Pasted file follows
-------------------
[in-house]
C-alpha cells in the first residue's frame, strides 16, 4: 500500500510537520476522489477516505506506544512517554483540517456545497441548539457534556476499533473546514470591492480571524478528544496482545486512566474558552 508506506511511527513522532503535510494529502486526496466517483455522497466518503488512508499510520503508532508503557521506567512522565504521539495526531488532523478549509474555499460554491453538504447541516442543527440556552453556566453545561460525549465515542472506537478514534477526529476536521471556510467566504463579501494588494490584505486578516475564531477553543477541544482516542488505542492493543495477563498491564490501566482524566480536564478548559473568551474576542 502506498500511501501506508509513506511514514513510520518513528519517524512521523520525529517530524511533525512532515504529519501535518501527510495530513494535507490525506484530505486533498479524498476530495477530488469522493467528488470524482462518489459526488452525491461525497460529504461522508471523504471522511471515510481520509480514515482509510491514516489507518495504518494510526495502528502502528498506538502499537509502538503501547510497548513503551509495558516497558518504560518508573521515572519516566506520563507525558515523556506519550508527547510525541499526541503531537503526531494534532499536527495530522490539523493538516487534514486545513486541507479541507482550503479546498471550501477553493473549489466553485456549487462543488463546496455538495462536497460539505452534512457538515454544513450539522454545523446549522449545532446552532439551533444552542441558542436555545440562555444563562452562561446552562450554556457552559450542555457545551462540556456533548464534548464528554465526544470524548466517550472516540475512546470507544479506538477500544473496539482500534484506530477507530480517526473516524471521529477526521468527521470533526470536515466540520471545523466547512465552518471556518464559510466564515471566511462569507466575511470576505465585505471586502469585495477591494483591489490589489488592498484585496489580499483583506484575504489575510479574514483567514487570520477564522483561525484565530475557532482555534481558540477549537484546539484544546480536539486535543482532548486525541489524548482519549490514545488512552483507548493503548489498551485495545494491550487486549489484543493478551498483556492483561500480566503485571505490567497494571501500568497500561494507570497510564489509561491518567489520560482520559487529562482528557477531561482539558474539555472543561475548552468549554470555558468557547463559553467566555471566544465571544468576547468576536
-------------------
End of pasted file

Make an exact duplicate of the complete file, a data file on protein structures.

[in-house]
C-alpha cells in the first residue's frame, strides 16, 4: 500500500510537520476522489477516505506506544512517554483540517456545497441548539457534556476499533473546514470591492480571524478528544496482545486512566474558552 508506506511511527513522532503535510494529502486526496466517483455522497466518503488512508499510520503508532508503557521506567512522565504521539495526531488532523478549509474555499460554491453538504447541516442543527440556552453556566453545561460525549465515542472506537478514534477526529476536521471556510467566504463579501494588494490584505486578516475564531477553543477541544482516542488505542492493543495477563498491564490501566482524566480536564478548559473568551474576542 502506498500511501501506508509513506511514514513510520518513528519517524512521523520525529517530524511533525512532515504529519501535518501527510495530513494535507490525506484530505486533498479524498476530495477530488469522493467528488470524482462518489459526488452525491461525497460529504461522508471523504471522511471515510481520509480514515482509510491514516489507518495504518494510526495502528502502528498506538502499537509502538503501547510497548513503551509495558516497558518504560518508573521515572519516566506520563507525558515523556506519550508527547510525541499526541503531537503526531494534532499536527495530522490539523493538516487534514486545513486541507479541507482550503479546498471550501477553493473549489466553485456549487462543488463546496455538495462536497460539505452534512457538515454544513450539522454545523446549522449545532446552532439551533444552542441558542436555545440562555444563562452562561446552562450554556457552559450542555457545551462540556456533548464534548464528554465526544470524548466517550472516540475512546470507544479506538477500544473496539482500534484506530477507530480517526473516524471521529477526521468527521470533526470536515466540520471545523466547512465552518471556518464559510466564515471566511462569507466575511470576505465585505471586502469585495477591494483591489490589489488592498484585496489580499483583506484575504489575510479574514483567514487570520477564522483561525484565530475557532482555534481558540477549537484546539484544546480536539486535543482532548486525541489524548482519549490514545488512552483507548493503548489498551485495545494491550487486549489484543493478551498483556492483561500480566503485571505490567497494571501500568497500561494507570497510564489509561491518567489520560482520559487529562482528557477531561482539558474539555472543561475548552468549554470555558468557547463559553467566555471566544465571544468576547468576536